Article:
Saudi Crown Prince Mohammed bin Salman

(FAYEZ NURELDINE/AFP/Getty Images)

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The Plan Comes Together?

By Bill Holter – Re-Blogged From http://www.Silver-Phoenix500.com

My original thought was to write further about the left turning on and eating each other. The volume of news, “who” and the timing seemed to indicate something very big coming down. However, another story broke out of the blue this morning from Saudi Arabia that supersedes (though very well may have connections to) the feeding frenzy.

Crowned Prince Mohammed bin Salman had 11 princes and 38 current and former senior officials arrested on corruption and money laundering charges. http://www.reuters.com. Prince Alwaleed bin Talal being the most notable arrested. The thought process of “why” becomes scattered after the initial and obvious thought MBS is consolidating his power after being named as next in line back in June.

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Prospects For Gold Price

By Hugo Salinas Price – Re-Blogged From http://www.Gold-Eagle.com

The Chinese have announced that they have perfected a scheme, to be launched formally in the market by the end of the year, by means of which exporters of oil to China will accept the Chinese currency, the Yuan, in payment for the oil; for this deal, the Chinese have added an incentive: the Yuan received by the oil exporters will be exchangeable for gold. This gold will be “sourced” i.e. “purchased” outside of China, for the oil exporters.

Thus, the oil exporters’ Yuan will be offered in payment to the so-called “Bullion Banks” in London, who will provide the gold in exchange for Yuan.

We know that this much is part of the plan.

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Oil Rich Venezuela Stops Accepting Dollars

By Mark O’Byrne – Re-Blogged From http://www.Silver-PHoenix500.com

  • President Maduro ‘ Venezuela will create a basket of currencies to free us from the dollar,”
  • Oil traders ordered to stop accepting U.S. dollar in exchange for crude oil
  • Order comes following calls from Russia and China to find alternatives to current reserve system
  • U.S. Dollar accounts for two-thirds of global trade
  • Venezuela has over ten-times more oil than United States
  • Super powers are gradually turning to gold to avoid using world’s main reserve currency
  • Are we seeing the beginning of the end for the U.S. dollar?

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Outlook For The Dollar Price Of Gold

By Alasdair Macleod – Re-Blogged From http://www.Gold-Eagle.com

Now that gold has become overbought on Comex, the price is vulnerable to being trashed, yet again, by the too-big-to-fail banks. It is a familiar operation in gold futures markets, where speculators buying contracts protect themselves with stop-losses. All the TBTF banks need is a pause in the speculator’s buying and a little good news (bad for gold). Ideally, the active contract will be running into maturity, so the speculators are forced to put up or shut up: in other words, sell the contract, roll it into another later maturity, or stand for delivery.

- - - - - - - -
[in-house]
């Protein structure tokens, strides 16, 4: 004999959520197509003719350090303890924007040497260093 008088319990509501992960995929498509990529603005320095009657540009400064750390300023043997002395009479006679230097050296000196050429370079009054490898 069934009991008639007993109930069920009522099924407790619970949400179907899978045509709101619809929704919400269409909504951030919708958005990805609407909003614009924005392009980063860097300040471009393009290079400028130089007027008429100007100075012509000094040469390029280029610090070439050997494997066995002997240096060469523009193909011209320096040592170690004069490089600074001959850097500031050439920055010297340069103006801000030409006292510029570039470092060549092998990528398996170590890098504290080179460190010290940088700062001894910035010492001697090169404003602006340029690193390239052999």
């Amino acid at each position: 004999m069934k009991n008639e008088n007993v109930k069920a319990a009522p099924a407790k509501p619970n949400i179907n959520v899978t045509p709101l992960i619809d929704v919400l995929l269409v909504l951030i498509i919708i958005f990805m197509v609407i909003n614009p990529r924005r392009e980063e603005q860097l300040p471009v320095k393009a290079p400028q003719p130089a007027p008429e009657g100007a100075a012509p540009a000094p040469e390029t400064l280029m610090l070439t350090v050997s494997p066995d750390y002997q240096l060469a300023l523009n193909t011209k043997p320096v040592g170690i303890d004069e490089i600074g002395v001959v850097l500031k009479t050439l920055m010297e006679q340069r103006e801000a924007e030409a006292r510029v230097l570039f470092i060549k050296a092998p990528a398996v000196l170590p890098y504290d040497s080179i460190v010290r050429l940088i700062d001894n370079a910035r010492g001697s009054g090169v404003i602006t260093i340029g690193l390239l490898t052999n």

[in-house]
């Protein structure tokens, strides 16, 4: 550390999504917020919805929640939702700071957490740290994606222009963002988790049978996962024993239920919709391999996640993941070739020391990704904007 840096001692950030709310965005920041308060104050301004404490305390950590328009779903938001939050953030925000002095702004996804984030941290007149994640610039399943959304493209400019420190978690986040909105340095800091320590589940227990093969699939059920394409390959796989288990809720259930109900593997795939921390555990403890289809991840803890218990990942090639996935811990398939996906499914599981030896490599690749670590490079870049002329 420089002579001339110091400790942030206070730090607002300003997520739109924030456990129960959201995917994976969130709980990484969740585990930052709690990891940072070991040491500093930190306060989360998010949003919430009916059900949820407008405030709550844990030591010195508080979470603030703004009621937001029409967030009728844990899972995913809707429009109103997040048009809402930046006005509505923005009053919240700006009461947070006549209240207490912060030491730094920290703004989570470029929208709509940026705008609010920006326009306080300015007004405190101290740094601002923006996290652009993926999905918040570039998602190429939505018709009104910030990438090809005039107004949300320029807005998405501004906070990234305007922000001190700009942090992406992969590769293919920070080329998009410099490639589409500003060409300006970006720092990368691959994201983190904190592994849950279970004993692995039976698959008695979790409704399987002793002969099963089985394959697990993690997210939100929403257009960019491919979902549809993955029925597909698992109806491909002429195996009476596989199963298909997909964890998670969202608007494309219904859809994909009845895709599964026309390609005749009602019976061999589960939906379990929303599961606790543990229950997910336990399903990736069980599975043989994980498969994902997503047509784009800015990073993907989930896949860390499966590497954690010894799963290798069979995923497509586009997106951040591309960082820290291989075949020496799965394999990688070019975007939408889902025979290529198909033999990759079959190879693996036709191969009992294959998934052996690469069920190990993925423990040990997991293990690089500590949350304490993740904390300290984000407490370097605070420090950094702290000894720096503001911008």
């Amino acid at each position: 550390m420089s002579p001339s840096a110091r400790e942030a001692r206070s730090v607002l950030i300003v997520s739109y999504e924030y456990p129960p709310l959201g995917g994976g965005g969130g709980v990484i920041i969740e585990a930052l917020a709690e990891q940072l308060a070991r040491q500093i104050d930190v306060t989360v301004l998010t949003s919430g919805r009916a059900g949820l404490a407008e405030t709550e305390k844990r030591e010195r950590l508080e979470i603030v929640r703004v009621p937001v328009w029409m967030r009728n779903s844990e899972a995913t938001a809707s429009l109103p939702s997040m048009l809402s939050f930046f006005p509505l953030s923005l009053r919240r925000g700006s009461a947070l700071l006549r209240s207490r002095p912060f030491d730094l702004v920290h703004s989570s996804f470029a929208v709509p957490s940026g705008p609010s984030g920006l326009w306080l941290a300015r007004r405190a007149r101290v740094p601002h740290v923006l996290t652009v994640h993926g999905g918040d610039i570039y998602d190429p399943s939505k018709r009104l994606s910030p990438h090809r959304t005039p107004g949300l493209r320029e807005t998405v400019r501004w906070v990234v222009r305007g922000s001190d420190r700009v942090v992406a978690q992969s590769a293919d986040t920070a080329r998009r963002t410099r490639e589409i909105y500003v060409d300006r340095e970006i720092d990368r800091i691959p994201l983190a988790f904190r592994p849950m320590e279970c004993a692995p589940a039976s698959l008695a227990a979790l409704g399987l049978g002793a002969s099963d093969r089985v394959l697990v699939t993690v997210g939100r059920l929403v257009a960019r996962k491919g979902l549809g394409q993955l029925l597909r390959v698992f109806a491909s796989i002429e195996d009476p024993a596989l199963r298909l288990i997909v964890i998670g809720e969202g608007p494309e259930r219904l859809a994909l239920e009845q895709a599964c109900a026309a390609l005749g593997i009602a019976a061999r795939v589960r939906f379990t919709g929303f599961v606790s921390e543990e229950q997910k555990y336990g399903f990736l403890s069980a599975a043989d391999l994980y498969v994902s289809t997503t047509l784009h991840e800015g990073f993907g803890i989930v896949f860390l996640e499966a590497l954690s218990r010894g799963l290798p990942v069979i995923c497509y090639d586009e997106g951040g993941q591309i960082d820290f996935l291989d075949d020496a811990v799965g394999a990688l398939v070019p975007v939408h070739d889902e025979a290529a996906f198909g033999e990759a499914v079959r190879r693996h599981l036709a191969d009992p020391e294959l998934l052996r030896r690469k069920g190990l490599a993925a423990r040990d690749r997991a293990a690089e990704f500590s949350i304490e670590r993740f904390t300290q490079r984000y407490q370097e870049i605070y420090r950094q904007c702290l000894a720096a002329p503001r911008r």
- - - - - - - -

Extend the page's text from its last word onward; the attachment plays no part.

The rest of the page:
Bearing in mind these speculators are running highly leveraged positions, greed turns to fear on a sixpence. The TBTF banks will have supplied the speculators with their longs by going short. From the moment you go long, you are trapped in a trader’s version of Hotel California.

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New Eastern Energy Cartel: Replacement To The Dead Petro-Dollar

By Jim Willie – Re-Blogged From http://www.Silver-Phoenix500.com

The Petro-Dollar is dead. It had served so well for over 40 years in maintaining the USDollar as global currency reserve, while keeping tight the controls on geopolitical power. The link between crude oil and the USDollar has been broken, painfully evident since 2016 with a harsh price decline that cannot rise about the $50 level. It remains stuck below that level despite heavy collusion in a demonstration that OPEC is dead defunct also. A void has been created in the energy sector, a most important sector. Enter Russia & China to fill the void. Both the crude oil market and the natural gas market have new alliances which feature nations acting in a cooperative manner.

The common element is Russia on the production side, complete with pipeline arrays. The common other element is China on the demand side with large customer needs and financial influence. This article describes the two emerging organizations, which the Jackass calls the Oil Consortium and the NatGas Cartel. It will serve the Eurasian Trade Zone. It will function outside the USD payment system. It is ripe for Gold payment structure in the near future. In no way do these qualify as coffin nails for the Petro-Dollar. The funeral for the corrupted abused hegemon USDollar might have taken place with the Trump charade in Saudi Arabia a month ago. The emerging energy organizations signal the new dawn after the funeral without eulogy.

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Gold Price – Crossing The Rubicon

By Alasdair Macleod – Re-Blogged From http://www.Gold-Eagle.com

Gold is challenging the $1300 level for the third time this year. If it breaks upwards out of this consolidation phase convincingly, it could be an important event, signalling a dollar that will continue to weaken.

The factors driving the dollar lower are several and disparate. The US economy is sluggish relative to the rest of the world, the rise of Asia from which America is excluded is unstoppable, geopolitics are shifting away from US global dominance, and the end is in sight for monopolistic payment for oil in US dollars.